Tuesday, June 28, 2022 we were on a mission; a mission for eggs.
Sunday we ran out of eggs. We walked down to the campground mercantile store, but they were out as well.
Monday, after the Dog Sled Demonstration we stopped back by the campground store, but they still had none in stock. We drove down to the “town” and tried both of the food stores, which were really liquor stores with an array of convenience store foods, but both of them were out of eggs as well.
We even drove back north 10 miles to the nearest real grocery store in the town of Healy, but they only had a couple of dozen organic eggs that were $11 a dozen, or racks of 5 dozen white eggs for $15. There is no way we could keep 60 eggs in our little travel trailer refrigerator. Plus we’re both watching our cholesterol, lol!
So Tuesday we were hopeful that deliveries had been made and we could find some eggs. We hit the same places in the same order as we did on Monday afternoon, but to no avail. In fact, the real grocery store in Healy was now out of the organic eggs, but still had the racks of 5 dozen. We asked the woman stocking the refrigerated section and she said the eggs weren’t due in until Thursday, but she would break down some of the 5 dozen racks into dozens in about an hour and a half. We did not want to wait that long, so we bought a container of EggBeaters and wondered why they hadn’t ALREADY broken down some of the larger containers into smaller ones.
The cashier asked if we found everything we needed and we laughed and said we hadn’t. He asked what we were looking for and we said, “Eggs” and he nodded and said he thought so and he was sorry and that a delivery truck was supposed to be in that afternoon. We told him the lady stocking told us Thursday and was nice enough to offer to break up the larger containers but that we could not wait 90 minutes for them. He apologized again and a woman nearby said, “Welcome to Alaska in the Summer.”
I wasn’t sure if that was a swipe at tourists like us or that they always have these supply-side issues during the summer months. I know they haven’t had much tourism the past two years due to COVID-19, but WE knew that there would be a $h17load of RVs heading to Alaska this year so I can’t help but think that suppliers and retail outlets had to know that too and should have been prepared.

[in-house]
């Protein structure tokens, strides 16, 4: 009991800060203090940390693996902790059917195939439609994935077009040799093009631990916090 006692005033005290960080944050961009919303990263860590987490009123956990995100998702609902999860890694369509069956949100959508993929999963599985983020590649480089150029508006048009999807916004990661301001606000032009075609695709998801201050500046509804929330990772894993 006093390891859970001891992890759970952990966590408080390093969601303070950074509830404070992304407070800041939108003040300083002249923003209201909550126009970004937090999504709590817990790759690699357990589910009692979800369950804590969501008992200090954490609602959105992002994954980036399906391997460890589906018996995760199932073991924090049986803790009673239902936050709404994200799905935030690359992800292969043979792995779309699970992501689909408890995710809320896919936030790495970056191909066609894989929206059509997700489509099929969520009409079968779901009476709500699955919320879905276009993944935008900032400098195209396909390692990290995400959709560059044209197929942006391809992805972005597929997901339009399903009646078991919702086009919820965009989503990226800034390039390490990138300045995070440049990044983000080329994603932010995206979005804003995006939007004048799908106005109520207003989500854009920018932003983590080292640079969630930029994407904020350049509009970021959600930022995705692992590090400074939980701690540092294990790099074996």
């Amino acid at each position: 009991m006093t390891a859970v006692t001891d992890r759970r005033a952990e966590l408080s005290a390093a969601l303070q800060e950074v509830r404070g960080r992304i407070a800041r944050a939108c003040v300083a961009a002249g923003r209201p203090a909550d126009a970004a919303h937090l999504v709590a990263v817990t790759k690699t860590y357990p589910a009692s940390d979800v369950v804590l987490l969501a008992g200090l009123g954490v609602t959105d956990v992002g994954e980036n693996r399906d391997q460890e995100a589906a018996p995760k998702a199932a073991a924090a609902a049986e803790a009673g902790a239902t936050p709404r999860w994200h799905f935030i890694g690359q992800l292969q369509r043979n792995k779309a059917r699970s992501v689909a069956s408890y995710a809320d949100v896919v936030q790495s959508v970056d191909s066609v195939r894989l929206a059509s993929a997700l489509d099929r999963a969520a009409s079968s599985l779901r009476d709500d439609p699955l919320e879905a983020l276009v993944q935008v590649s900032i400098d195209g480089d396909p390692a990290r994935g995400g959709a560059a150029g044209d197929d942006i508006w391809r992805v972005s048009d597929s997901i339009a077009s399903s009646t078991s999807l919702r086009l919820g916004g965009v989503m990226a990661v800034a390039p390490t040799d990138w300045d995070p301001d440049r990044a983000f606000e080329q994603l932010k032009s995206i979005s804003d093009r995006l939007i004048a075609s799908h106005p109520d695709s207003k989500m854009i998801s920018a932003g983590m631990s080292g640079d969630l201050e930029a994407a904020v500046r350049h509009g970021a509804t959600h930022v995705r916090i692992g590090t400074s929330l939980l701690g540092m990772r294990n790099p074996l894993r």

We went back to the campground, had some lunch and then did some leisurely walking around the Visitor Center complex to visit the various areas that the cashier at the Visitor Center told us we could get our National Park Passports stamped. One was closed, the Bus Stop and Rail Depot Station both said they don’t stamp passports and Cindy said she was happy with the one we had so we skipped the Bus Depot.
That evening we went to a Ranger Talk at the Campground Amphitheater titled “Midnight Sun and Midnight Snacks with Ranger Rick.” As with al the Ranger Talks it begins with several minutes talking about animal safety; how far to stay away from bears, moose and caribou and what actions to take or not take if you encounter them personally. The Midnight Sun talk was an interesting presentation about how the axis and rotation of the earth account for the long days of summer and long nights of winter in this part of the world. It was all stuff we learned in school, but refreshers are always nice, especially when you’re there in person experiencing it.
I took some photos on the way back from the talk of the sun through the trees and if we had been in Florida it would have looked like 2 or 3 in the afternoon instead of the 8:30pm it actually was here. After we got back to Nomad Cindy suddenly said, “Hey, we didn’t get any Midnight Snacks!”
It was a good night, until Cindy looked at her email and exclaimed, “No! That can’t be! NO!”
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